NRDC-Funded Study: ‘No Indication of Groundwater Contamination’ From Fracking

by Seth Whitehead, Energy in Depth

Just two days after the Natural Resources Defense Council (NRDC) and other anti-fracking groups “marched for science” as part of Earth Day, an NRDC-funded study has added to the already long list of scientific evidence that fracking is not a major threat to drinking water.
The new peer-reviewed Duke University-led study released Monday finds fracking “has not contaminated groundwater in northwestern West Virginia.” As Duke professor of geochemistry and study co-author Avner Vengosh said of the study,
“Based on consistent evidence from comprehensive testing, we found no indication of groundwater contamination over the three-year course of our study.”
This is just one of numerous peer-reviewed studies to confirm fracking is not a significant threat drinking water (see full list below). And like a 2015 University of Cincinnati study that also found the fracking process did not contaminate drinking water, this report is all-the-more notable considering it was conducted, in part, by anti-fracking researchers.
Study co-author Robert Jackson, a Stanford University professor, and Vengosh were both behind previous deeply flawed Duke studies that purported to find widespread contamination from shale development, and Vengosh has produced a number of anti-fracking studies over the years.
Fortunately, unlike the UC study, this study has actually been published. And like the UC study, the results were simply too irrefutable for the authors’ bias to affect the topline conclusion.
One reason for the latter is that the study’s methodology included the use state-of-the-art isotopic tracers to determine whether or not detected salinity, trace metals and hydrocarbons such as methane were from the fracking process.
Leader author Jennifer Harkness, a recent PhD graduate of Duke’s Nicholas School, noted in the study’s press release that, “The integrated suite of tracers we used — which were developed at Duke in recent years — provides us with tools sensitive enough to accurately distinguish these subtle differences, which might be missed if you only used a handful of simple measurement techniques.”
Vengosh noted in the study’s press release that the paper was likely the “… first to report a broadly integrated study of various geochemical techniques designed to distinguish natural from anthropogenic sources of natural gas and salt contaminants both before and after drilling.”
The study also included water samples from 112 drinking water wells and baseline sampling from 20 wells. By incorporating the latter baseline sampling, the researchers were able to take into account water issues that pre-date recent West Virginia shale development that has led to more than 3,000 unconventional wells being drilled in the state.
As Vengosh noted in an interview with, the use of baseline sampling gave the researchers a high degree of certainty that shale gas development has not caused groundwater impacts in the study area,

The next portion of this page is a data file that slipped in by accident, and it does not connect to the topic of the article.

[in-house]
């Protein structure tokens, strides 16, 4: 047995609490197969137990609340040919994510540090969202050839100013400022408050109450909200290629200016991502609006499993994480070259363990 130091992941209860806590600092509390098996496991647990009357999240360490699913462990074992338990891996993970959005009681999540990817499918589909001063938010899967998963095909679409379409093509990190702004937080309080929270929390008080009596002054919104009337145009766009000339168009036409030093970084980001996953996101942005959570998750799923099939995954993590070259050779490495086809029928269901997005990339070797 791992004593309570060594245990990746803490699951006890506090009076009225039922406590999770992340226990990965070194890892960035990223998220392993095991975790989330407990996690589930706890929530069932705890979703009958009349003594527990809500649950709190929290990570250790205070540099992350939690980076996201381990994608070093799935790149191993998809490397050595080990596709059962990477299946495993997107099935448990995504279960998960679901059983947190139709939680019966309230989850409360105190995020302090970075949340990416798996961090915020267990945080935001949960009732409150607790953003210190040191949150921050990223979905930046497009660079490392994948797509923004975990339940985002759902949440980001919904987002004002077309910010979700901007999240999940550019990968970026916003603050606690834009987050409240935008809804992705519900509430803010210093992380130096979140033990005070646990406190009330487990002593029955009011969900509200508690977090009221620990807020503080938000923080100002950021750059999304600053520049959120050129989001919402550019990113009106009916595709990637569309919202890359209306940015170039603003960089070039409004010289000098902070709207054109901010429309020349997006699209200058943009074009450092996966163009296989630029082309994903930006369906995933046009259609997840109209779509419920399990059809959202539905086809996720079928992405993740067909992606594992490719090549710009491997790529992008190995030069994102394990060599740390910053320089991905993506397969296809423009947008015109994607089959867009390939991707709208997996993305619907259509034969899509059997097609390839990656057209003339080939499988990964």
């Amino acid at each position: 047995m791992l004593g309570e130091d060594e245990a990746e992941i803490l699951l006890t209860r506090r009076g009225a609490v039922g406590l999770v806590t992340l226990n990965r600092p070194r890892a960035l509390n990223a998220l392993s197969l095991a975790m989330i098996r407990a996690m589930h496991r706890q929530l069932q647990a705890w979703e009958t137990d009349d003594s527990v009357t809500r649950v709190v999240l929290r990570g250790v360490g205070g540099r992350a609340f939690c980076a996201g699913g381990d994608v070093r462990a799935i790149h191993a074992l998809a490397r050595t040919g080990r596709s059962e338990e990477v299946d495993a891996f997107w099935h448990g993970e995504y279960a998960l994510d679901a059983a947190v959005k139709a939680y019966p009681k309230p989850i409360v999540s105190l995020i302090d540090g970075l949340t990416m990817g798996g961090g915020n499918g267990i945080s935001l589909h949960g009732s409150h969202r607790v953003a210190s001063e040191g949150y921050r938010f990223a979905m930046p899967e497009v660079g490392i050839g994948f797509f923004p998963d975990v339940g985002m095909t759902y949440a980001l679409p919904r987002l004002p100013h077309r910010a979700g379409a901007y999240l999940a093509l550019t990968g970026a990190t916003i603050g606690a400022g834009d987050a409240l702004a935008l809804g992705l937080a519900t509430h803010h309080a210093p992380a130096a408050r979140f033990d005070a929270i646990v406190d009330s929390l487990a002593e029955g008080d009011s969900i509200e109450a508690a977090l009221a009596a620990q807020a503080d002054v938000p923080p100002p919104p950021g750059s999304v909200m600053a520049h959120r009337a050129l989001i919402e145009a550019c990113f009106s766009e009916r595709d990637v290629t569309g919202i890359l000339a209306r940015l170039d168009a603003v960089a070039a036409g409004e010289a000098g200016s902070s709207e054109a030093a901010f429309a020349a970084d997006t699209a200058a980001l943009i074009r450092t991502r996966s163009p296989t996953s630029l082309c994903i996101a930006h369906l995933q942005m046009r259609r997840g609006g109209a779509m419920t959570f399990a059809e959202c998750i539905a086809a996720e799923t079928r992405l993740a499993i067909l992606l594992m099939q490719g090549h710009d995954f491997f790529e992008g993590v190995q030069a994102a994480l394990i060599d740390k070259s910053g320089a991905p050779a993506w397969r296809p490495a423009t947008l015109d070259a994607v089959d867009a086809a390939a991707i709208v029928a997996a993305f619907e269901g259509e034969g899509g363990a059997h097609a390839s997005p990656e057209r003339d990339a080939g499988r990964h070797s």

“The fact we’re feeling confident it’s not coming from shale gas is that we conducted measurements at about 20 wells prior to any installation of shale gas wells,” he explained. “So we have really good baseline of information and we conducted really extensive analysis.”
Combined, the two factors led the researchers to conclude,
“The tests showed that methane and saline groundwater were present in both the pre-drilling and post-drilling well water samples, but that they had a chemistry that was subtly but distinctly different from the isotopic fingerprints of methane and salts contained in fracking fluids and shale gas. This indicated that they occurred naturally in the region’s shallow aquifers and were not the result of the recent shale gas operations.
“The integrated geochemical data indicate that the saline groundwater originated via naturally occurring processes, presumably from the migration of deeper methane-rich brines that have interacted extensively with coal lithologies. These observations were consistent with the lack of changes in water quality observed in drinking-water wells following the installation of nearby shale-gas wells.
“These observations suggest a natural source of hydrocarbon-rich brine mixing with shallow, young meteoric groundwater rather than contamination from nearby unconventional oil and gas development.”
With regard to surface water impacts, the authors were only able to conclude that spills “may” pose a contamination threat, based on the fact that there was evidence of three spills impacting water in a study area that includes hundreds of shale wells, as the following graphic from the report illustrates.
Unfortunately, at least one media report chose to focus on the three spills — two of which were injection well related and not exclusive to fracking — rather than the topline conclusion that there was no evidence of impacts from the fracking process.
But the bottom line is that this study adds to a long list of scientific evidence showing fracking is not a significant threat to drinking water. The most prominent studies include:
Along with the the recent overturning of a multi-million dollar nuisance verdict in Dimock, Pa., this study represents just the latest nail in the coffin of the anti-fracking movement’s debunked go-to talking point that fracking is an inherent threat to drinking water.

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